Archive for the ‘How To’ Category
We had a really good turnout and raised $190. Matt led the charge, Metal kept things lively (and taught me how to deal with a broken strand in a Bukito), and I took it way too seriously for a while. Nevertheless we learned a lot about the Spark Core device and how to get them working.
By the way, I can’t thank Barb enough for designing the two kinds of covers for the Cores with Internet Button shields: flat topped, and domed. Pimptastic!
Each of us found different ways to break the Cores, rarely trying to do so:
- Chris found that certain library functions are not quite supported by the firmware. He could nearly brick a Spark Core and it took a while to recover. Chris, would you mind sending me the commands that did this (or at least a link to the code, since it was one of the examples)?
- There are at least a couple sketches on the Spark web site that do not compile in the web IDE, let alone run on a Spark Core — the code is out of date.
- Of the 12 Spark Cores we received, 3 needed special attention before they could download and run a sketch. This hints at a serious quality control problem. This definitely does not bode well for what is supposed to be a plug-and-play tool, Arduino killer, or MCU board with as much space and power built into it (ARM Cortex M3 72 MHz, 128 kB flash, 20 kB RAM; an extra 2 MB storage off-die; and a TI CC3300 WiFi chip).
- The default instructions for getting a Spark Core running often fail. They cannot be used at all in an environment with more than one person trying to sync a new Core: the phone app will just grab any broadcasting Core it finds.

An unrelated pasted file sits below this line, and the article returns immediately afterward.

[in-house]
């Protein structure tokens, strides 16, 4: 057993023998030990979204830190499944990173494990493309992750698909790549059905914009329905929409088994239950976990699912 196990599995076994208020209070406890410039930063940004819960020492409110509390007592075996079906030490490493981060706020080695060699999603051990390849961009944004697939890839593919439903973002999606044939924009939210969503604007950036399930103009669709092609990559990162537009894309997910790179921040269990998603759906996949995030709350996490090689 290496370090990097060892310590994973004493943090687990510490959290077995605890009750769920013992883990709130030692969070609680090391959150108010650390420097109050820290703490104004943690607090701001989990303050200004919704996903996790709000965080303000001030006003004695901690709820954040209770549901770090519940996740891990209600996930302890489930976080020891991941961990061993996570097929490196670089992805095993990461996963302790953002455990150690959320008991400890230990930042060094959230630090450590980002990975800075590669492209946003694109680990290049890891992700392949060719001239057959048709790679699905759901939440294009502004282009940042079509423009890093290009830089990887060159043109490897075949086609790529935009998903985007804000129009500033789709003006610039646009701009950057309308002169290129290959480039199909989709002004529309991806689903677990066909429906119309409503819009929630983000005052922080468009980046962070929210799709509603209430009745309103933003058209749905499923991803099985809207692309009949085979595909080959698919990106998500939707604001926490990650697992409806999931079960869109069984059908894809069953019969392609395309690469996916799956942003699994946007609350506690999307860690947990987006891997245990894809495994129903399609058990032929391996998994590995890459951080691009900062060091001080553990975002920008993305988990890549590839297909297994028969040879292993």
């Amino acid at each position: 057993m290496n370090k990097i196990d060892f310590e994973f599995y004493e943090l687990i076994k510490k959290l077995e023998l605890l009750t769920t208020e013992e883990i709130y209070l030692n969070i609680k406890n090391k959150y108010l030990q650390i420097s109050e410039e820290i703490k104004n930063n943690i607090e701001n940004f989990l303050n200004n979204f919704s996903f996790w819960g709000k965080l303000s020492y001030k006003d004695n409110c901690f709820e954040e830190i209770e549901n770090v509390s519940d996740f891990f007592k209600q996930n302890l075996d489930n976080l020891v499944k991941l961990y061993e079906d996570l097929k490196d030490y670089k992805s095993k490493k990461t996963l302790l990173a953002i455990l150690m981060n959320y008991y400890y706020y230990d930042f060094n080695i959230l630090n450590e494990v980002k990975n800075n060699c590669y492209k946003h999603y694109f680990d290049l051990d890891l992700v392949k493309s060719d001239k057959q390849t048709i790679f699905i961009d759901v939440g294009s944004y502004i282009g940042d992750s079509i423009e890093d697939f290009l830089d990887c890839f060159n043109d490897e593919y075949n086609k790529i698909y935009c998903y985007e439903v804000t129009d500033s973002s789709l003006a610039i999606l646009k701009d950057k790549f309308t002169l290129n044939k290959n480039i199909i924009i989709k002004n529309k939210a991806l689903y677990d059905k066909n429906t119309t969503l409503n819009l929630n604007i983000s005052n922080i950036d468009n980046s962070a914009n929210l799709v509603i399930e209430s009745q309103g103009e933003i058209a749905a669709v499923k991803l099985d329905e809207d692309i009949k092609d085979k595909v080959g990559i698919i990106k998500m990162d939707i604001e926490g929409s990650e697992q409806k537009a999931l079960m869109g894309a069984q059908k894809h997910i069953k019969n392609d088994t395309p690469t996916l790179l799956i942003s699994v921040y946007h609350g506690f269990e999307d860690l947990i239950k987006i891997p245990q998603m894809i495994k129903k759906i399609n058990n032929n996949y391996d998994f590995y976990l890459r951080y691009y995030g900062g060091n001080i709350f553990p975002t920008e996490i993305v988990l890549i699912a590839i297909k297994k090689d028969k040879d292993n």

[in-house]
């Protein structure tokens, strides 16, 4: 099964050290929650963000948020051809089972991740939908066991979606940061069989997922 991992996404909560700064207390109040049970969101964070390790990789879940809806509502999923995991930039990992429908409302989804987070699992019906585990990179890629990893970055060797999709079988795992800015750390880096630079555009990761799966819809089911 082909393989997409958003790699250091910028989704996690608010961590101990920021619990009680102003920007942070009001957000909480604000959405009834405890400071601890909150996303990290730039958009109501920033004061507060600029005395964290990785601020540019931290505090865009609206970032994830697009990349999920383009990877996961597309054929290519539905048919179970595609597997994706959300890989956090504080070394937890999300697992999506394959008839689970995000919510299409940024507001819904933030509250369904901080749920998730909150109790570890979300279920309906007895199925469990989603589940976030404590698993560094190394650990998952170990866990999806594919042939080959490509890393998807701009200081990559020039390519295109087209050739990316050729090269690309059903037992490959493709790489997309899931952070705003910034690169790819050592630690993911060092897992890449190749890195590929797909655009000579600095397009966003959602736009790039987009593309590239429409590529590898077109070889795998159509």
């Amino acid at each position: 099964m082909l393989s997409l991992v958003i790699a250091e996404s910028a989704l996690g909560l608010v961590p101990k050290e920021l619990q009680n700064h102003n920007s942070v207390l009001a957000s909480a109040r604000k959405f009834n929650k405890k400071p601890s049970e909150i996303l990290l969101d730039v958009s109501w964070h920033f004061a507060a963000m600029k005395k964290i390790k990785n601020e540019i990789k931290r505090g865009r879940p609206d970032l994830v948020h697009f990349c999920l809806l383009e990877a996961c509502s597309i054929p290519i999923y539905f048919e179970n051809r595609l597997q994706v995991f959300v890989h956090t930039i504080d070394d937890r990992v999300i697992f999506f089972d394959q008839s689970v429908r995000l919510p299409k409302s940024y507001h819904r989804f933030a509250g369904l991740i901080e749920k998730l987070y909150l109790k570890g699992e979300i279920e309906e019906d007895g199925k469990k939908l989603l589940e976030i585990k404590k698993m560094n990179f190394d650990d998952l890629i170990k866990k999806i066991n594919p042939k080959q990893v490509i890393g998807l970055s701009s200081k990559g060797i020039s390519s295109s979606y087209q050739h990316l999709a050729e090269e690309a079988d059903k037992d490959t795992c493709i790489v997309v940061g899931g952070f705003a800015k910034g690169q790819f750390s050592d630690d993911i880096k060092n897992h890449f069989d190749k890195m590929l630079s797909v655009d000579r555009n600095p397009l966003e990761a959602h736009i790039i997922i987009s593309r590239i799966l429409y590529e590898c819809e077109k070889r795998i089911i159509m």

- We worked through several syncs, so we now have a clearer set of steps for getting someone up and running without the vekakte phone app. I need to finish typing them, as there are different steps for Windows, Mac, and Linux.
- Having to flash a sketch by typing it into a web site and sending it via WiFi is inefficient. The device’s WiFi features are more interesting during runtime, and we just scratched that surface. Flashing the sketch via USB.
On the positive side:
- We had a visitor that got his Core to text him every time he did something (see the pic at the top of this post);
- Daniel got a working Big Button like there wasn’t anything to it (because he rocks);
- Many eyes, hands, and minds made it easy to detect and workaround problems. That was a lot of fun!
- We could use the existing Neopixel library with the Internet Button shields and get that happy RGB glow.
I will submit docs to Instructables once I have everything in steps-and-pics order.
On July 6th, Crashspace hosted a Dremel July Build Night. Much fun was had by all while experimenting with Dremel 4000 rotary tools and oscillating Multi-Maxes. There were carvings on recycled wood and a rock; there was metal cutting (and fun sparks!); one person used a sanding attachment to smooth irregularities on a piece originally made on a CNC router.
Posted on December 14th, 2013 • Filed under How To • No Comments
If you want to learn to code, Processing is a great place to start. You can download the Processing editor for free, or you can do a quick intro tutorial without downloading anything right in your web browser.